Norwegian Structure by Bielke & Yang
Opinion by Richard Baird Posted 2 February 2017
Structure is an exhibition of Norwegian contemporary crafts and design that began its European journey at Milan Design Week in April 2017 and is currently being held at Norwegische Botschaft in Berlin until April 2017. The exhibition features the work of 26 designers and studios, and covers a variety of products and prototypes; from furniture to lighting, to ceramics, textiles and home accessories. Structure intends to bring to the light the designer and manufacturing partnerships, and the intersection of craft and design, artistry and innovation that characterises the Norwegian creative scene. This intersection is expressed by the exhibition’s brand identity, created by Oslo-based graphic design studio Bielke & Yang, through type and typesetting, illustrative texture and art direction, proportionality, layering and materiality.
Clearly informed by name and the intersection of design and craft, artistry and innovation, Bielke & Yang have created an identity system with a strong structural quality and a well-resolved duality. This can be seen quite literally in the portfolio sized magazine, the layering of old-style type and modern image, and more subtly, in the use of grid-based layouts and within the art direction of photography, an approach that emphasise simple form and draws out material detail.
There is a lovely tension between the contemporary favour for sans-serif body copy, simple layouts and plenty of space alongside the old-style and stone cut origins of wordmark, and the organic qualities and texture of illustration. An immediate juxtaposition of these components has been used to effectively emphasise both, making the most of their associations with individual craft and artistry, design and manufacture. This juxtaposition can been seen in the intersection of photography and type through the proportionality of page (literal but impactful), and the setting of illustration (which calls to mind the flecks and seam face of rock) right next to areas of space.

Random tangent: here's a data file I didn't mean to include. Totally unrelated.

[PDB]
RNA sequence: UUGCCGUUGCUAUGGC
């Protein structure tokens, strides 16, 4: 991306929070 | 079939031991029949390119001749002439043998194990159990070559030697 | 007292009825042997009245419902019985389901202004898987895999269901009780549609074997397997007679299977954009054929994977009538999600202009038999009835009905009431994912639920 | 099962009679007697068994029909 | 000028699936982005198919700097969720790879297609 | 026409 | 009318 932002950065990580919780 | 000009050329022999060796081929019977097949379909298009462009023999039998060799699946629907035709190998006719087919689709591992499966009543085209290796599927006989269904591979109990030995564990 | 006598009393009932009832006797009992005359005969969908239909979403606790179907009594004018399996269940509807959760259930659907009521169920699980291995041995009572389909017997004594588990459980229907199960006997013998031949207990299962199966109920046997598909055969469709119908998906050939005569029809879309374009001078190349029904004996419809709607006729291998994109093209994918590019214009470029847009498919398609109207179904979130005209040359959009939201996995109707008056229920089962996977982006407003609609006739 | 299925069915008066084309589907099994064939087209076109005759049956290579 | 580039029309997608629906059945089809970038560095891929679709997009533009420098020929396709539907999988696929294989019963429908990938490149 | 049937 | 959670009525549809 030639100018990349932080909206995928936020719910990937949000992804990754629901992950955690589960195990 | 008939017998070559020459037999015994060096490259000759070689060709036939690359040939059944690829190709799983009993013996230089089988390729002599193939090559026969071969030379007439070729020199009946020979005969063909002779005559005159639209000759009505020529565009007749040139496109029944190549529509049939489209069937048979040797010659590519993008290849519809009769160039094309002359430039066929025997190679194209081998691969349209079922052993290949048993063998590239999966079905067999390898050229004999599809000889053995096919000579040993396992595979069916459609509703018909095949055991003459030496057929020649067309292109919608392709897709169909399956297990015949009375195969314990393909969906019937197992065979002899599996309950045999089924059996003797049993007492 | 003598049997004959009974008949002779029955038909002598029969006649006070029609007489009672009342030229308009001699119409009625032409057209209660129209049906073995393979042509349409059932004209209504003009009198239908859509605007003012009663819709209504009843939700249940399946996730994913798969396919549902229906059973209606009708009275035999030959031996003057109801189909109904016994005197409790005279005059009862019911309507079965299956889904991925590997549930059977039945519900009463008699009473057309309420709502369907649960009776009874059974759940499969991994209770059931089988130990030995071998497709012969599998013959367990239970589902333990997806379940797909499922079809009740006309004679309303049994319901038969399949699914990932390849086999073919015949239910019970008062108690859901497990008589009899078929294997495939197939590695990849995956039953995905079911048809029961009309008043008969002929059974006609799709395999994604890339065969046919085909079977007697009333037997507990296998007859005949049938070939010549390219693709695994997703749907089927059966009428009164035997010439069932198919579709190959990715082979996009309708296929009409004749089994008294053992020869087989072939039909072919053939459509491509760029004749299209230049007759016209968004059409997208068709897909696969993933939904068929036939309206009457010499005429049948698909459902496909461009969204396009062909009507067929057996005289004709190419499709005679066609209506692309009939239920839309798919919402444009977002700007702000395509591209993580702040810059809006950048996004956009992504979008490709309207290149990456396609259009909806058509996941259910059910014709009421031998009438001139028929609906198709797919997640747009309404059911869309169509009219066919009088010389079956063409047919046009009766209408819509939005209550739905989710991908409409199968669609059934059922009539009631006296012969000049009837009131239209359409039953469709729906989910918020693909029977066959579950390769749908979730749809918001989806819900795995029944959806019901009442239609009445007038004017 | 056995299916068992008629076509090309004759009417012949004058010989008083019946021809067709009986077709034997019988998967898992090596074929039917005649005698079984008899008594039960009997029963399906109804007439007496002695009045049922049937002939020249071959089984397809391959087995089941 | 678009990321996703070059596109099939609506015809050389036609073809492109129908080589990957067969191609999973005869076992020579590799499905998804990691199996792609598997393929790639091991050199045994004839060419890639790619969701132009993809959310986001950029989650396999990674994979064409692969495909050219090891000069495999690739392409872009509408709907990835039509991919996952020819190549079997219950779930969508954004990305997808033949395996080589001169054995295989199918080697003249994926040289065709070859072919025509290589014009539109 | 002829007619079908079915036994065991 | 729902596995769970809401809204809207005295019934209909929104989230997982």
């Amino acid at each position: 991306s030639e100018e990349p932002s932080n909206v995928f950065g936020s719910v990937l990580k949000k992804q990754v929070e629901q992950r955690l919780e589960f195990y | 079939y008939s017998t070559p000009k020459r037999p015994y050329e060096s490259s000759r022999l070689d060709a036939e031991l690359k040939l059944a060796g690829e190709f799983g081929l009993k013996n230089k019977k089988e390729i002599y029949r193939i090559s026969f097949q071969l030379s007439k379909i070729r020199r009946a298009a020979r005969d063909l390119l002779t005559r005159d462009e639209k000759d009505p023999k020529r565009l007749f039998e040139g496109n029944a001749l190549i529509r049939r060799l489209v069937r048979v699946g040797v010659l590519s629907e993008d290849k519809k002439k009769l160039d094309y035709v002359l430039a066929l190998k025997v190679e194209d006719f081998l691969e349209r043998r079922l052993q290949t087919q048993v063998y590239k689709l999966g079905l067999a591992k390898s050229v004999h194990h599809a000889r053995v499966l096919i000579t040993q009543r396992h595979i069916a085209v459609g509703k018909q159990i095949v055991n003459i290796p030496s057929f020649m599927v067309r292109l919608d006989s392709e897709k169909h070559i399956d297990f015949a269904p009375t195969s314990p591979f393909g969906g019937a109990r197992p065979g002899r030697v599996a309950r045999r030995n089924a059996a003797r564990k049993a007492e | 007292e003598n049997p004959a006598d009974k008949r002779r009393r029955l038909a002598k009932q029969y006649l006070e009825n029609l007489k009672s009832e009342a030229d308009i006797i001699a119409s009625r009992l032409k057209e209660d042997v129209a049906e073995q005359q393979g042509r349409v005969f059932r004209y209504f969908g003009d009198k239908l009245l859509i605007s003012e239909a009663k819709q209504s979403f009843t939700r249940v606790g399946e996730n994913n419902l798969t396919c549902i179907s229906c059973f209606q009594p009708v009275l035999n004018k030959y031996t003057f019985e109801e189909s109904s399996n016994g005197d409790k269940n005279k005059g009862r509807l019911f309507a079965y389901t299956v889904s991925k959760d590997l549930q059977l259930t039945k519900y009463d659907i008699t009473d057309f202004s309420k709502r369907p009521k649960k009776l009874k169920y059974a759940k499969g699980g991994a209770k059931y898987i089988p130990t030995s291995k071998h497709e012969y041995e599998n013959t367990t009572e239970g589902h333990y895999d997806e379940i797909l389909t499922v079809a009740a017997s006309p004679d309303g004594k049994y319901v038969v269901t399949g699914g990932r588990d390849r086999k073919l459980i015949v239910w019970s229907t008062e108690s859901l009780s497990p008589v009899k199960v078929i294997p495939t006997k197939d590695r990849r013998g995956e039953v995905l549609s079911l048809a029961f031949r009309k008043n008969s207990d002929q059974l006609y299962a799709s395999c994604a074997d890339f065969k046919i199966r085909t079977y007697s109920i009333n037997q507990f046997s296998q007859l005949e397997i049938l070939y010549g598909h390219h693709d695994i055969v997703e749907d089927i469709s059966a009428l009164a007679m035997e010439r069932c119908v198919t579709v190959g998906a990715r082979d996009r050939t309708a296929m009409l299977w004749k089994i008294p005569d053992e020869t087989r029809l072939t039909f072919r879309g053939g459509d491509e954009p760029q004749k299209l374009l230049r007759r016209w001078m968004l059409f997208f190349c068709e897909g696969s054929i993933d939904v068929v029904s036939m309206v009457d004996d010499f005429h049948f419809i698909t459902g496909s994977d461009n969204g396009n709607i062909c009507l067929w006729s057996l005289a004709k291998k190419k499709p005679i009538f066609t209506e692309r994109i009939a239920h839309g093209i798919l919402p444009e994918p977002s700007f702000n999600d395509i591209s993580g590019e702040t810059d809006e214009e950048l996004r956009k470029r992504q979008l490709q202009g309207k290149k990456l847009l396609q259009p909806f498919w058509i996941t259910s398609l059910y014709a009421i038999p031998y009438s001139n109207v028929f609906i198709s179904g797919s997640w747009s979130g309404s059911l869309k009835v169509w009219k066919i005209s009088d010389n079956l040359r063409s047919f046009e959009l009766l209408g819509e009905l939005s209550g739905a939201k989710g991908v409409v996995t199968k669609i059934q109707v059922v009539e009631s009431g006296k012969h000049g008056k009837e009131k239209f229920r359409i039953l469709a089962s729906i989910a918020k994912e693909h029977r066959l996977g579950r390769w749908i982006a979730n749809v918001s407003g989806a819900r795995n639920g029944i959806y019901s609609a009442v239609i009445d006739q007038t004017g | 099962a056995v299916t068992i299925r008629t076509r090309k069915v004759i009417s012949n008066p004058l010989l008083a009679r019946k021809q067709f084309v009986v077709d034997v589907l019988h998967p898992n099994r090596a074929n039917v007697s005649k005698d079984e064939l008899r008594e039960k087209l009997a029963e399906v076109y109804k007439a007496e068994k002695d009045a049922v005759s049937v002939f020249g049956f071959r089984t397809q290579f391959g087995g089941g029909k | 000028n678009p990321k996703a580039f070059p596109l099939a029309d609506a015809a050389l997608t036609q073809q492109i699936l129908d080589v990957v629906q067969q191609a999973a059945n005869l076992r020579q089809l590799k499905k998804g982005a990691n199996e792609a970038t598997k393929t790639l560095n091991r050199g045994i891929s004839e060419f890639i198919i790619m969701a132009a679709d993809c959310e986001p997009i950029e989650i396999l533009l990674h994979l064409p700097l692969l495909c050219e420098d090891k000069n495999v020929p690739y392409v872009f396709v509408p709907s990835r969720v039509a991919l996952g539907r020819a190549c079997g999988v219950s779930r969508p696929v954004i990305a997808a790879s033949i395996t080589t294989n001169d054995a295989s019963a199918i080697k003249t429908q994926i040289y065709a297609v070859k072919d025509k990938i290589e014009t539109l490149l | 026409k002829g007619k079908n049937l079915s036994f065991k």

The meeting of craft and design, material detail and reductive form continues in the pairing of the sharp stone carved serifs of GZA alongside the geometric shapes of plinths and placement and proximity of objects within photography, as well as a mix of structured layouts (above) and more free-form layering and arrangement (below).
The way in which different sheet sizes punctuate type and imagery establishes a strong visual language rooted in the intersection of disciplines, materials and processes. This layering is a particular highlight and a prominent and consistent feature of visual identity that is explored both in print and online, across website and social media profiles. Further examples include the animated Instagram posts that build up type, shape, illustration and image, and the overlapping of posters.
Colour works well to bring everything together, with a clear relegation formed in the choice of dyed and uncoated papers and the approach to photography. There is a pleasant move from the crafty to the contemporary, with solid colour emphasising material detail, and art direction that makes great use of lighting to cast shadow, giving objects a strong sense of depth, stressing form, and establishing continuity between quite disparate objects without undermining their individual qualities. More by Bielke & Yang on BP&O.